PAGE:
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Components of the Global Carbon Cycle (alternate)

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A simplified representation of the contemporary global carbon cycle is shown in the center of this figure. Values in parentheses are estimates of the main carbon reservoirs in gigatons (GT) as reported in Houghton (2007). The natural flux between the terrestrial biosphere and the atmosphere is about 120 GT of carbon per year, and that between the oceans and atmosphere is about 90 GT per year (IPCC 2007). In the terrestrial biosphere, photosynthesis removes about 120 GT of carbon from the atmosphere; decomposition of biological material and respiration from plants and soil microbes return 120 GT of carbon. In the oceans, the marine biosphere does not take up CO2 directly from the atmosphere. Each year the oceans absorb and release about 90 GT of carbon largely via diffusion across the air-ocean interface. The physical processes controlling the sinking of CO2 into colder, deeper waters (where CO2 is more soluble) and the mixing of ocean water at intermediate depths are known collectively as the solubility pump. Phytoplankton photosynthesis converts CO2 into organic carbon that is largely returned to ocean water as CO2 via microbial respiration and decomposition. The biological pump refers to the small fraction of organic carbon that forms into degradation-resistant clumps and sinks to the ocean floor. Together the solubility and biological pumps control the amount of carbon transported to ocean depths and the exchange of CO2 between ocean and atmosphere. Human activities (primarily fossil fuel use) emit about 9 GT of carbon each year. About 4 GT of this human-contributed carbon remain in the atmosphere; 3 GT are taken up by natural terrestrial processes, and another 2 GT are removed by the ocean (Canadell et al. 2007). Peripheral boxes describe some of the biological processes (photosynthesis, partitioning, respiration, and organic-matter formation) discussed in this report that play key roles in regulating the flow of carbon in and out of terrestrial and ocean ecosystems.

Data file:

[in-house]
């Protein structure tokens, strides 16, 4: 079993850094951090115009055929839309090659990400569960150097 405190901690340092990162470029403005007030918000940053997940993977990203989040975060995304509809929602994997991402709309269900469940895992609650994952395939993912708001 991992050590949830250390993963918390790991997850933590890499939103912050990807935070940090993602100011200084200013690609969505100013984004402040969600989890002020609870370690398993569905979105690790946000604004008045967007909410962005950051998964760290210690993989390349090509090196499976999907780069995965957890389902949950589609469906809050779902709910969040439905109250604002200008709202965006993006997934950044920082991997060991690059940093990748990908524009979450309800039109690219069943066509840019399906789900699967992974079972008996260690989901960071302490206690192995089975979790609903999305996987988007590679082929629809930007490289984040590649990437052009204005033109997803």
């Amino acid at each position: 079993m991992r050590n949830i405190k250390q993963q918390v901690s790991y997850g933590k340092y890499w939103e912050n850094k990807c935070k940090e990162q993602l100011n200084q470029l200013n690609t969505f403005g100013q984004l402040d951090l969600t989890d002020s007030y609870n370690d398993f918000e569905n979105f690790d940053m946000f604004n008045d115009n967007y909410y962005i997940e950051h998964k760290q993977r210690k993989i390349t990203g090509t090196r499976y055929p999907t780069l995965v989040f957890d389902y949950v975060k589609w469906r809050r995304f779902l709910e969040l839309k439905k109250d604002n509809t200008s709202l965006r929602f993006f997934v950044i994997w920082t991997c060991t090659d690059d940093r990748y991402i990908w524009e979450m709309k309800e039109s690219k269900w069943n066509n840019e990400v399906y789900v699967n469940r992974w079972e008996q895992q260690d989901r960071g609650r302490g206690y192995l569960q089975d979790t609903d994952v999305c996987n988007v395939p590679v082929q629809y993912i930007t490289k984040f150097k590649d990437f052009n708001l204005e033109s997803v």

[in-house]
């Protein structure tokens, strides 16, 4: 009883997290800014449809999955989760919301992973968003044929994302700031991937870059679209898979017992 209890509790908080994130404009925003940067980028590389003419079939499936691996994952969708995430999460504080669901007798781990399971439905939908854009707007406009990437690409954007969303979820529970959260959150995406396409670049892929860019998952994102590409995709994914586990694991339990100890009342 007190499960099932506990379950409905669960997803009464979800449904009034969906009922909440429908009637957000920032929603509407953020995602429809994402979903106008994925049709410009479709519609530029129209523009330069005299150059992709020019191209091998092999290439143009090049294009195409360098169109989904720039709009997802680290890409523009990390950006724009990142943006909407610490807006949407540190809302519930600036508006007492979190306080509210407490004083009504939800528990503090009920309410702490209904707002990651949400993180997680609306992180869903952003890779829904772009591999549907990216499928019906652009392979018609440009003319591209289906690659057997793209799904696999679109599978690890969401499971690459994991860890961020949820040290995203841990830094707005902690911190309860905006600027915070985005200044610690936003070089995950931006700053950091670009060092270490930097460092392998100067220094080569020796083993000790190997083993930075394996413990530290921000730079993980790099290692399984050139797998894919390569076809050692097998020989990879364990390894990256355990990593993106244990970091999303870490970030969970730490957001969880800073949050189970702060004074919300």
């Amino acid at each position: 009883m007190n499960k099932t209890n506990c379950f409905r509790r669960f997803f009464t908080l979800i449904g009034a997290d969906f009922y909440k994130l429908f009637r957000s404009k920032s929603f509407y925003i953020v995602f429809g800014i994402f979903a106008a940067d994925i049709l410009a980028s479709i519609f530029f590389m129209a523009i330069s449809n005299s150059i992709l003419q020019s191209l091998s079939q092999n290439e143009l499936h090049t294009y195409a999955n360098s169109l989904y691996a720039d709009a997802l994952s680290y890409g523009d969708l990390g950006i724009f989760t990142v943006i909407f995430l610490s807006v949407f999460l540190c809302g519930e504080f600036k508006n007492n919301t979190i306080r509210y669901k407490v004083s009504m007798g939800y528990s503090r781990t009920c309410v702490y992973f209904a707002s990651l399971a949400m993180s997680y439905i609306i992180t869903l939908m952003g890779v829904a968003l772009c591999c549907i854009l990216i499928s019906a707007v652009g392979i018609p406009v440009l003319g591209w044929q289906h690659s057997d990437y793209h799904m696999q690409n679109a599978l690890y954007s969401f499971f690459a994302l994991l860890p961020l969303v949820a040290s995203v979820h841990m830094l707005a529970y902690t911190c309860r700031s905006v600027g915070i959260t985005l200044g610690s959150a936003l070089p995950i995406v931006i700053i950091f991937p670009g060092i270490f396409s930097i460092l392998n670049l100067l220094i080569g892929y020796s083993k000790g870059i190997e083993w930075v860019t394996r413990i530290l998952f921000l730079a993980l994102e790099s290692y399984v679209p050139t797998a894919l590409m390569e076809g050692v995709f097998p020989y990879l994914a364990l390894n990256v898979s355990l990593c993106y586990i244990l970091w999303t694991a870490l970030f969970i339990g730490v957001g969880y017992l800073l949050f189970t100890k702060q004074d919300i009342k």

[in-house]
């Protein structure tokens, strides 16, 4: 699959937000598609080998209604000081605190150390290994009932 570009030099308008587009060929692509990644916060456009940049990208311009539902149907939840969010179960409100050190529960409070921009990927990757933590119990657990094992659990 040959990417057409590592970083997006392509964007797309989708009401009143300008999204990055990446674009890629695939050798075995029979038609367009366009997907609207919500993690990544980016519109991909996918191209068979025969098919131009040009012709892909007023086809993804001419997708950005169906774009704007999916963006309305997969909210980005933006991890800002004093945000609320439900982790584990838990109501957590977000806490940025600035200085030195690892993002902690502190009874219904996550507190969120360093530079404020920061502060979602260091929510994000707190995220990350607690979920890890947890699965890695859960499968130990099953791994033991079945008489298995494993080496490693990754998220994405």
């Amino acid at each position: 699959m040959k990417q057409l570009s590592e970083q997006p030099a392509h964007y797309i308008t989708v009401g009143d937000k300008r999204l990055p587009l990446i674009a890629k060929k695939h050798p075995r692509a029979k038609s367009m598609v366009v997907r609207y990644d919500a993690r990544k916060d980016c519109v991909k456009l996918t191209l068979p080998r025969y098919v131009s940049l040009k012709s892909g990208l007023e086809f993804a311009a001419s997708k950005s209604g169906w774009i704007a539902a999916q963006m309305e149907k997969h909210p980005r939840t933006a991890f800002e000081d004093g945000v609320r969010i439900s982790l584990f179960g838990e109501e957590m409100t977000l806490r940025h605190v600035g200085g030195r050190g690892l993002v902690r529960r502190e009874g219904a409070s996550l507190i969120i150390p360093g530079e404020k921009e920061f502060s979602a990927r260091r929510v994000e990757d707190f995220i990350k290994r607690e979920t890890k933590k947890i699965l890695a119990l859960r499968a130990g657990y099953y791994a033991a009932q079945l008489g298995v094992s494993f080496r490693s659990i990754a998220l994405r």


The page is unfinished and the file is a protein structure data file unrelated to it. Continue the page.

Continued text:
Credit or Source: Office of Biological and Environmental Research of the U.S. Department of Energy Office of Science.


U.S. DOE. 2008. Carbon Cycling and Biosequestration: Report from the March 2008 Workshop, DOE/SC-108, U.S. Department of Energy Office of Science. (p. 2-3) (website)

Prepared by the Biological and Environmental Research Information System, Oak Ridge National Laboratory, and